Galapagos National Park: 50 Year Anniversary or Theme Park Opening?
On Saturday, the Galapagos National Park's 50th birthday celebration unwittingly illustrated the reasons why the Galapagos Islands are now a UN World Heritage Site in Danger.
To start with, the evening began with celebratory low-altitude firework explosions that not only scared all the local animals, but it also killed an unspecified number of local wildlife. One of the reasons people visit the Galapagos Islands is to see animals up close that have not yet developed a fear of humans. Activities such as fireworks will take that opportunity away. Fallout from the ballistic rockets littered the local marine habitat. While the animals of the Galapagos fled during the barrage of fireworks, the event devoted the evening to celebrating the island's new tourist dock.
An endemic crab killed by fireworks
The New Tourist Dock
One of three reasons the Galapagos Islands were added to the UNESCO World Heritage Site in Danger list is the uncontrolled increase in tourism. Last year, 174,000 tourists visited the islands. The local government constructed a new dock to accommodate the ever-increasing number of tourists. The floating docks have no trash guards or trash receptacles, and an abundance of plastic trash and litter ended up tossed into the marine habitat below it during the celebration.
The fireworks display that was detonated over marine iguanas, endemic crabs, and local bird nesting habitats was only one part of the festivities. After the fireworks, the event released several unmanned, untethered, open-flame hot air balloons that will become trash wherever the wind deposits them. As well, the event's celebratory speeches revealed the government's plans for the future of Galapagos.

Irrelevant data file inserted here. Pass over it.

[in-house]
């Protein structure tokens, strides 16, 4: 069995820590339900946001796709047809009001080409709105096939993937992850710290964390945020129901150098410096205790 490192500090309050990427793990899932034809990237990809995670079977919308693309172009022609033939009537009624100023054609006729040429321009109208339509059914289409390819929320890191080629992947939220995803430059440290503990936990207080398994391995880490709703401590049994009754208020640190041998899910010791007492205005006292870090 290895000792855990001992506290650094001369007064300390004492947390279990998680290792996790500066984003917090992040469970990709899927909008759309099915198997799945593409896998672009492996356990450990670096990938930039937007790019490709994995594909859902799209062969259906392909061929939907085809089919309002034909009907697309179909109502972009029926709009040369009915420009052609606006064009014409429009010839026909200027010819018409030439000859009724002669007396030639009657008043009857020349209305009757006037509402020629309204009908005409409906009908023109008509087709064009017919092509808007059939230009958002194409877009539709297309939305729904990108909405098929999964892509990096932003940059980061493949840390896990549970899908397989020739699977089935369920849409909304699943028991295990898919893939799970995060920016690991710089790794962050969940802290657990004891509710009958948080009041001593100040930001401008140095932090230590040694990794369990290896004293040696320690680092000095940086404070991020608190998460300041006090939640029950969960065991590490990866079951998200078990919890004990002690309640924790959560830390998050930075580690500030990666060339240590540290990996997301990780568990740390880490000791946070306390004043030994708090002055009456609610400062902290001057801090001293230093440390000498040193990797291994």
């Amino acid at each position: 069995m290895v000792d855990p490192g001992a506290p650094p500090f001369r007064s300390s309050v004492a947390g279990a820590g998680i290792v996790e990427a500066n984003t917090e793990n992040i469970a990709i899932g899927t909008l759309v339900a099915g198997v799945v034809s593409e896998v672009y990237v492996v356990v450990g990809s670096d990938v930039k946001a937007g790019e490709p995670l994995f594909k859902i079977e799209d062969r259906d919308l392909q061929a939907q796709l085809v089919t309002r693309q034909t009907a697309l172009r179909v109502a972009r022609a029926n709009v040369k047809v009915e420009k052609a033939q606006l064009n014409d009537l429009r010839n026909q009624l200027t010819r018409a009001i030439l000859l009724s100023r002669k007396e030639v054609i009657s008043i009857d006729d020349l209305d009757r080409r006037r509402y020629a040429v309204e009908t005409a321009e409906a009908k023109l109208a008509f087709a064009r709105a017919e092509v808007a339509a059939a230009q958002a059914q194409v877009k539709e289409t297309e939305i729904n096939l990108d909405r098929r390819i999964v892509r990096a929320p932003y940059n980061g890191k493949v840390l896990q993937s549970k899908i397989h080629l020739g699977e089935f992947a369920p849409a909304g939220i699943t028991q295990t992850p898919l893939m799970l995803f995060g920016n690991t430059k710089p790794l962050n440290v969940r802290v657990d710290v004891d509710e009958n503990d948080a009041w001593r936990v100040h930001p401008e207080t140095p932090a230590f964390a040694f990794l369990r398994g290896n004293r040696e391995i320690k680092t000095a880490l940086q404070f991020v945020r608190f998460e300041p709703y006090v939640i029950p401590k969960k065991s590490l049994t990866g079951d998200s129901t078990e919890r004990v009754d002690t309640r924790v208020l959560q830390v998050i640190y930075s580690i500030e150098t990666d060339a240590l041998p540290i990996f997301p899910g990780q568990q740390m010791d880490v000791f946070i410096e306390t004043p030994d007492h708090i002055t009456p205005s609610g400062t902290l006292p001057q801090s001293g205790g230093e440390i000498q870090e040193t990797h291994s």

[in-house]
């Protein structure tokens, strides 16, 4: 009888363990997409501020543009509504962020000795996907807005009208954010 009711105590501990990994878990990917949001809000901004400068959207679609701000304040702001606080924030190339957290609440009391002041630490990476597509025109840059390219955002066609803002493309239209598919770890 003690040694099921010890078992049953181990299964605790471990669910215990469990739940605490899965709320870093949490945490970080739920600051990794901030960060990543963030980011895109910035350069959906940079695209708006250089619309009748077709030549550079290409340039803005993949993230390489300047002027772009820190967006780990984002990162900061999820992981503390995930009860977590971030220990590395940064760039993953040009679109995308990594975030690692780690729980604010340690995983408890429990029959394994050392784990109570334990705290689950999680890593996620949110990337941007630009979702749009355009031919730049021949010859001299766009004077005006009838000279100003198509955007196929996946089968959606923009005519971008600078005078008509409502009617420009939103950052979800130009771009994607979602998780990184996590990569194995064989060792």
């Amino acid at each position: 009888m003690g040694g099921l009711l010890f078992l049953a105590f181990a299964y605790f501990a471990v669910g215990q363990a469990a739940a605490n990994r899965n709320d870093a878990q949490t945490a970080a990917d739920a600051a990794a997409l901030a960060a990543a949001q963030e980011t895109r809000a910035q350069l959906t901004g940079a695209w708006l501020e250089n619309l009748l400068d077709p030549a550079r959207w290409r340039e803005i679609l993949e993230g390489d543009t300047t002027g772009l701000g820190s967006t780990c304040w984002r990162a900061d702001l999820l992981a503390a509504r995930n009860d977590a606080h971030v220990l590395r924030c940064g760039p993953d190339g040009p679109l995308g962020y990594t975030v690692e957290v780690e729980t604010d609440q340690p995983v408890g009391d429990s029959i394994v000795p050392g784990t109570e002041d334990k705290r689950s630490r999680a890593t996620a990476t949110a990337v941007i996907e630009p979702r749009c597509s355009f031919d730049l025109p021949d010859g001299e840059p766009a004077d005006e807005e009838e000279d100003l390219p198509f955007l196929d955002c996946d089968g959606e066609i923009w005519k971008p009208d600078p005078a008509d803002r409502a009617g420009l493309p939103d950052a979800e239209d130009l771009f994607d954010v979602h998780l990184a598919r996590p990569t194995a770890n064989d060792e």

Toyota, Porta, and Pilsner were more visible than pelicans, iguanas, and sea lions. Toyota, an honored guest at the ceremony, is the fortunate financial recipient of the Ministry of the Environment's new solution to vehicle pollution. The government will pay Galapaganean residents’ $3,600 to swap their old trucks for new trucks.
Trucks wins and the endemic birds lose
Every day trucks speeding along the newly paved road kill numerous birds.
The question the government should be asking is not, “how many people can the Galapagos accommodate and entertain?” but rather, “how can we have an ecologically perfect Galapagos?” A Galapagos where pelicans are not dodging fireworks, and crabs are not the casualties of a night of celebration. The Ecuadorian government can choose to manage the Galapagos as a moneymaking Disneyland Toyota town or as the ecologically priceless archipelago it is, at least for now.
all photos credit: Andrea Gordon and SuperVegan